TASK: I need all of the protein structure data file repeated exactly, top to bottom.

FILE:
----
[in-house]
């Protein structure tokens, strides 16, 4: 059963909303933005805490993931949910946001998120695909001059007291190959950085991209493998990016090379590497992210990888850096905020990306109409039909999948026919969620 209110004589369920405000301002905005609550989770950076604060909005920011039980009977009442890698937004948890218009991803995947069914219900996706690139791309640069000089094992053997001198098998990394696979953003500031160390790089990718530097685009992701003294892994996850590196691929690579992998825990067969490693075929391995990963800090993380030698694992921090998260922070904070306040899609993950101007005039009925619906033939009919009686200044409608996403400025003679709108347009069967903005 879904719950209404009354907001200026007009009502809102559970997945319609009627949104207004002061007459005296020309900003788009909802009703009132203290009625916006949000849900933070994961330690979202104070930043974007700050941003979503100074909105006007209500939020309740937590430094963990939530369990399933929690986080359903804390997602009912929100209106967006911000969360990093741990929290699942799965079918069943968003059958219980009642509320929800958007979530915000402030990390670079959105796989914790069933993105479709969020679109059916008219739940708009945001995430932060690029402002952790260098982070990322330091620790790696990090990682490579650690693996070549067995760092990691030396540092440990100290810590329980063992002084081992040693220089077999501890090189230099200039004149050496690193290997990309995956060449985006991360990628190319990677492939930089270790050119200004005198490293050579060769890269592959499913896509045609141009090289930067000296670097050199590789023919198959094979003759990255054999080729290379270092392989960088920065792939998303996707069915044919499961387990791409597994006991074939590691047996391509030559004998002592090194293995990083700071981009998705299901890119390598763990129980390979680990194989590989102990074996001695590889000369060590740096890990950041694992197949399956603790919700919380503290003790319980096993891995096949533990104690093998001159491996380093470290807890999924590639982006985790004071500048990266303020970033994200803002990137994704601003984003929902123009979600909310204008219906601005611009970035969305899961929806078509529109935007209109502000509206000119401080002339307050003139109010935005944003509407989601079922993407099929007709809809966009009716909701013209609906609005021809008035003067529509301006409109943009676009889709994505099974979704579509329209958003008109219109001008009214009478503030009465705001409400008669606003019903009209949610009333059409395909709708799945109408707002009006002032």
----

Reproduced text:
[in-house]
């Protein structure tokens, strides 16, 4: 059963909303933005805490993931949910946001998120695909001059007291190959950085991209493998990016090379590497992210990888850096905020990306109409039909999948026919969620 209110004589369920405000301002905005609550989770950076604060909005920011039980009977009442890698937004948890218009991803995947069914219900996706690139791309640069000089094992053997001198098998990394696979953003500031160390790089990718530097685009992701003294892994996850590196691929690579992998825990067969490693075929391995990963800090993380030698694992921090998260922070904070306040899609993950101007005039009925619906033939009919009686200044409608996403400025003679709108347009069967903005 879904719950209404009354907001200026007009009502809102559970997945319609009627949104207004002061007459005296020309900003788009909802009703009132203290009625916006949000849900933070994961330690979202104070930043974007700050941003979503100074909105006007209500939020309740937590430094963990939530369990399933929690986080359903804390997602009912929100209106967006911000969360990093741990929290699942799965079918069943968003059958219980009642509320929800958007979530915000402030990390670079959105796989914790069933993105479709969020679109059916008219739940708009945001995430932060690029402002952790260098982070990322330091620790790696990090990682490579650690693996070549067995760092990691030396540092440990100290810590329980063992002084081992040693220089077999501890090189230099200039004149050496690193290997990309995956060449985006991360990628190319990677492939930089270790050119200004005198490293050579060769890269592959499913896509045609141009090289930067000296670097050199590789023919198959094979003759990255054999080729290379270092392989960088920065792939998303996707069915044919499961387990791409597994006991074939590691047996391509030559004998002592090194293995990083700071981009998705299901890119390598763990129980390979680990194989590989102990074996001695590889000369060590740096890990950041694992197949399956603790919700919380503290003790319980096993891995096949533990104690093998001159491996380093470290807890999924590639982006985790004071500048990266303020970033994200803002990137994704601003984003929902123009979600909310204008219906601005611009970035969305899961929806078509529109935007209109502000509206000119401080002339307050003139109010935005944003509407989601079922993407099929007709809809966009009716909701013209609906609005021809008035003067529509301006409109943009676009889709994505099974979704579509329209958003008109219109001008009214009478503030009465705001409400008669606003019903009209949610009333059409395909709708799945109408707002009006002032």